He used the kind of language we associate with the Mob, and practiced an old-school bossism in which he engineered and exacted political victories and revenge. And this image of him, as a man reveling in power and gluttonous for more, seemed indelible. But in the past few years, something shifted.
George Norcross III started behaving in new and surprising ways. He emerged from the political back rooms. He started speaking publicly, eloquently, delivering a new narrative, in which he is the devoted son of a dedicated father, in which he has always held our best interests at heart. He started pursuing community-building initiatives in poverty-stricken Camden. He even extended his reach across the river and into Philadelphia, where this past year he became a driving owner behind the new group in charge of philly.com, the Inquirer and the Daily News.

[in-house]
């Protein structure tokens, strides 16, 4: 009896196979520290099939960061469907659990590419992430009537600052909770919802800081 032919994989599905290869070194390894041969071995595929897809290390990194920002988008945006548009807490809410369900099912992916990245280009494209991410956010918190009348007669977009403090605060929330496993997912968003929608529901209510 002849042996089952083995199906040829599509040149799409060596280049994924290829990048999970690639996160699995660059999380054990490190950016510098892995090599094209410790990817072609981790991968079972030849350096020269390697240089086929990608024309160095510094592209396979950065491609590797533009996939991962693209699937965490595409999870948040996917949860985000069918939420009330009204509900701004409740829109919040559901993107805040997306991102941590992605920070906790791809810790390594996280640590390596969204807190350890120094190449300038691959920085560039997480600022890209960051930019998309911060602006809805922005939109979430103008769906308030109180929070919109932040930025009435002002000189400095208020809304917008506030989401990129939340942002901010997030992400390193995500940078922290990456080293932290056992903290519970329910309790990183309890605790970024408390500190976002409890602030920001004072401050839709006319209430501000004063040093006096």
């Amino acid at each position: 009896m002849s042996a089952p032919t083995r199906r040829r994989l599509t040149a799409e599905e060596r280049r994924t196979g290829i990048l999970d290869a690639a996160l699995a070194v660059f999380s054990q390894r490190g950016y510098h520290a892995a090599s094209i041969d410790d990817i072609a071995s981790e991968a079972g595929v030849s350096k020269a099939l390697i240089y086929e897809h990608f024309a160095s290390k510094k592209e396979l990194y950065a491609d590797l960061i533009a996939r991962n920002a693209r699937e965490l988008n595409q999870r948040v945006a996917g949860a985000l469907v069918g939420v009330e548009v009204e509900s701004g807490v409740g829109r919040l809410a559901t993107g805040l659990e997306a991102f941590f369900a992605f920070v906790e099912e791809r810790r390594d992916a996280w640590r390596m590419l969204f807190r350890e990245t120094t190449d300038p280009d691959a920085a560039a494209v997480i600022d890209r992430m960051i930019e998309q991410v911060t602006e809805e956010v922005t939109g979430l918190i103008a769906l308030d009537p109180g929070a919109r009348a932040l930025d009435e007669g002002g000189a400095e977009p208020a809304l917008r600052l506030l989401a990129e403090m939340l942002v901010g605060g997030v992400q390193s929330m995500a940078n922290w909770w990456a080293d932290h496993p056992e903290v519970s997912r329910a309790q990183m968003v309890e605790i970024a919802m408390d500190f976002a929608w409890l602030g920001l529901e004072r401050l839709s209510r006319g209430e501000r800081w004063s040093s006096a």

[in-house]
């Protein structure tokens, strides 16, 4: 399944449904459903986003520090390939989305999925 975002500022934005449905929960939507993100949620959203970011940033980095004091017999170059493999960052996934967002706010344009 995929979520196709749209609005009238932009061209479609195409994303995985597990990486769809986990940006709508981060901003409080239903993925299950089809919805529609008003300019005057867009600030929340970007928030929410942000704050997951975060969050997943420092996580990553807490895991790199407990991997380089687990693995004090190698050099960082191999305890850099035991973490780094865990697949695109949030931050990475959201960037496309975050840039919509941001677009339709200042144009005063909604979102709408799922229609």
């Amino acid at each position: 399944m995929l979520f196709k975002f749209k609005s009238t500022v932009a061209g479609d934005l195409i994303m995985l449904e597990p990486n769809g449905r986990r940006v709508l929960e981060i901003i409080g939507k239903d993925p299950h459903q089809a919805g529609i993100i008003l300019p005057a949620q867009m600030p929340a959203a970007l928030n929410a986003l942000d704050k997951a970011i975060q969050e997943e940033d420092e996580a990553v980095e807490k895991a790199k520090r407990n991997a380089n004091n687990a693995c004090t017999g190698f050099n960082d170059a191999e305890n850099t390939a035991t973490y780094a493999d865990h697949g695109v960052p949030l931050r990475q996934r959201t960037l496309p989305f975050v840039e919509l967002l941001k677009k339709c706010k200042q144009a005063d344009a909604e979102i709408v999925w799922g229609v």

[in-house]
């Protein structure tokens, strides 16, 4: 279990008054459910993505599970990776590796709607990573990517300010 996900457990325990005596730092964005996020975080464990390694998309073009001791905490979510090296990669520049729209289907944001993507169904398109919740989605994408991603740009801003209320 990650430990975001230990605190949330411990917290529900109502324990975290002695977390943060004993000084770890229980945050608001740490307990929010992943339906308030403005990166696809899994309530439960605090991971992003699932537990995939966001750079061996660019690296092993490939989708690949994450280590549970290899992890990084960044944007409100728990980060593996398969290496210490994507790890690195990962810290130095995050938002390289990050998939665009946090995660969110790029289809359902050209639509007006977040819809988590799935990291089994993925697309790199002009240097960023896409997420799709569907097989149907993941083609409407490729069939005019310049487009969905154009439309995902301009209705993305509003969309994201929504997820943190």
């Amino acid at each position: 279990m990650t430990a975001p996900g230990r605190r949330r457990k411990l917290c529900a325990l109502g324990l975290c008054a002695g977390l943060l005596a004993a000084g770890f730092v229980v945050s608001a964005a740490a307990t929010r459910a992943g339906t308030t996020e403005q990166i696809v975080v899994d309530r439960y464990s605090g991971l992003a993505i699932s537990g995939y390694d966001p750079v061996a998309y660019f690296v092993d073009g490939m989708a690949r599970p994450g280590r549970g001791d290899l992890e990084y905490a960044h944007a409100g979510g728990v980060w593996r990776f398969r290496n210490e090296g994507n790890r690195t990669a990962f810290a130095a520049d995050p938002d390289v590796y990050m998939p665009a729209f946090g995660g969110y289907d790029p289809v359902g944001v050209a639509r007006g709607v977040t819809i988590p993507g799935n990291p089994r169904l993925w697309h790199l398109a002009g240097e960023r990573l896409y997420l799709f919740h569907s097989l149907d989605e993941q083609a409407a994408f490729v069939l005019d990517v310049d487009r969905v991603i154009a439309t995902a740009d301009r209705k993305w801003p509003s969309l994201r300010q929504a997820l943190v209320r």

And so the question is how we should react to this change. We could be happy that he has gone public, and we could accept his presence and his aid, gratefully, because cities like Camden and institutions like the Inquirer and regions like ours can use all the help we can get. If that’s the case, what’s a little naughty language among friends? But those who feel run over by the Norcross machine would probably express a different desire: to see their assailant get the same rough treatment he’s so infamous for delivering; to see the rich and powerful George Norcross III finally, as he himself might put it, get fucked.